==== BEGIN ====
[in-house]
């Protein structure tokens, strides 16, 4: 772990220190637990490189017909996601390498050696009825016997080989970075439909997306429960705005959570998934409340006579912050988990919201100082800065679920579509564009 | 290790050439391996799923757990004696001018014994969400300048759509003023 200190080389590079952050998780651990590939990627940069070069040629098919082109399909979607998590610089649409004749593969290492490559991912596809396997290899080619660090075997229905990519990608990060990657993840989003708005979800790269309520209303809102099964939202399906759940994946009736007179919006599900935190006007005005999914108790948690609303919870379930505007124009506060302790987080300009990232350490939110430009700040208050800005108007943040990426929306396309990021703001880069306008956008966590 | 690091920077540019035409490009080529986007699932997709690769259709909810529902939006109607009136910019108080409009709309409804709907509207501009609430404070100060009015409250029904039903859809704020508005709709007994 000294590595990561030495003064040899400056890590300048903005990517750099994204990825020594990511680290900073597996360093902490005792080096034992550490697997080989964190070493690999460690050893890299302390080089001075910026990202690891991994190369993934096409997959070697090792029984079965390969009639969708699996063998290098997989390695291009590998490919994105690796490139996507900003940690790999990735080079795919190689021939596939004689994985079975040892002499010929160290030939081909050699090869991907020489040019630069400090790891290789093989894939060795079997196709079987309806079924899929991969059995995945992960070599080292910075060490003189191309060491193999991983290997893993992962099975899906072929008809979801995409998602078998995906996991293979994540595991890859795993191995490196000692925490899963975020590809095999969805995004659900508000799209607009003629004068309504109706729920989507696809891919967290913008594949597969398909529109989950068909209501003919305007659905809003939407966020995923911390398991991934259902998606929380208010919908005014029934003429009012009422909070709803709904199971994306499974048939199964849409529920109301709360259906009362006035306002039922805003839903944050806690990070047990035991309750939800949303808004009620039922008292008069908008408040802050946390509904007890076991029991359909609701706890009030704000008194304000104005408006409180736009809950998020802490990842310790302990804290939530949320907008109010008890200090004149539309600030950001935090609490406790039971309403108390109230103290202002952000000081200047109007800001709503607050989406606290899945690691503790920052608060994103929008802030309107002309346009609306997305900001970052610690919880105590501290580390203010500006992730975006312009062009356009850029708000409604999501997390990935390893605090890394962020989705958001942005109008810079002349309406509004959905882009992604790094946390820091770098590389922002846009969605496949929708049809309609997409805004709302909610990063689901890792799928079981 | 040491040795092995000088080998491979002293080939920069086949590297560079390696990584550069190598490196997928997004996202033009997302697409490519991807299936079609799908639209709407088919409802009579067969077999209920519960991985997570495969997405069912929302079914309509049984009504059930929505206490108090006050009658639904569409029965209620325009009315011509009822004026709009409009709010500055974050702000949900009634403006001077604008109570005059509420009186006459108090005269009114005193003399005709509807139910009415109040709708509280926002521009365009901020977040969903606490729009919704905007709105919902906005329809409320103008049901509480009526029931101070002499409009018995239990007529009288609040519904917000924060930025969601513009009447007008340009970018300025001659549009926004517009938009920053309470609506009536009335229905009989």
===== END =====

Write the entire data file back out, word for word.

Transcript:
[in-house]
């Protein structure tokens, strides 16, 4: 772990220190637990490189017909996601390498050696009825016997080989970075439909997306429960705005959570998934409340006579912050988990919201100082800065679920579509564009 | 290790050439391996799923757990004696001018014994969400300048759509003023 200190080389590079952050998780651990590939990627940069070069040629098919082109399909979607998590610089649409004749593969290492490559991912596809396997290899080619660090075997229905990519990608990060990657993840989003708005979800790269309520209303809102099964939202399906759940994946009736007179919006599900935190006007005005999914108790948690609303919870379930505007124009506060302790987080300009990232350490939110430009700040208050800005108007943040990426929306396309990021703001880069306008956008966590 | 690091920077540019035409490009080529986007699932997709690769259709909810529902939006109607009136910019108080409009709309409804709907509207501009609430404070100060009015409250029904039903859809704020508005709709007994 000294590595990561030495003064040899400056890590300048903005990517750099994204990825020594990511680290900073597996360093902490005792080096034992550490697997080989964190070493690999460690050893890299302390080089001075910026990202690891991994190369993934096409997959070697090792029984079965390969009639969708699996063998290098997989390695291009590998490919994105690796490139996507900003940690790999990735080079795919190689021939596939004689994985079975040892002499010929160290030939081909050699090869991907020489040019630069400090790891290789093989894939060795079997196709079987309806079924899929991969059995995945992960070599080292910075060490003189191309060491193999991983290997893993992962099975899906072929008809979801995409998602078998995906996991293979994540595991890859795993191995490196000692925490899963975020590809095999969805995004659900508000799209607009003629004068309504109706729920989507696809891919967290913008594949597969398909529109989950068909209501003919305007659905809003939407966020995923911390398991991934259902998606929380208010919908005014029934003429009012009422909070709803709904199971994306499974048939199964849409529920109301709360259906009362006035306002039922805003839903944050806690990070047990035991309750939800949303808004009620039922008292008069908008408040802050946390509904007890076991029991359909609701706890009030704000008194304000104005408006409180736009809950998020802490990842310790302990804290939530949320907008109010008890200090004149539309600030950001935090609490406790039971309403108390109230103290202002952000000081200047109007800001709503607050989406606290899945690691503790920052608060994103929008802030309107002309346009609306997305900001970052610690919880105590501290580390203010500006992730975006312009062009356009850029708000409604999501997390990935390893605090890394962020989705958001942005109008810079002349309406509004959905882009992604790094946390820091770098590389922002846009969605496949929708049809309609997409805004709302909610990063689901890792799928079981 | 040491040795092995000088080998491979002293080939920069086949590297560079390696990584550069190598490196997928997004996202033009997302697409490519991807299936079609799908639209709407088919409802009579067969077999209920519960991985997570495969997405069912929302079914309509049984009504059930929505206490108090006050009658639904569409029965209620325009009315011509009822004026709009409009709010500055974050702000949900009634403006001077604008109570005059509420009186006459108090005269009114005193003399005709509807139910009415109040709708509280926002521009365009901020977040969903606490729009919704905007709105919902906005329809409320103008049901509480009526029931101070002499409009018995239990007529009288609040519904917000924060930025969601513009009447007008340009970018300025001659549009926004517009938009920053309470609506009536009335229905009989």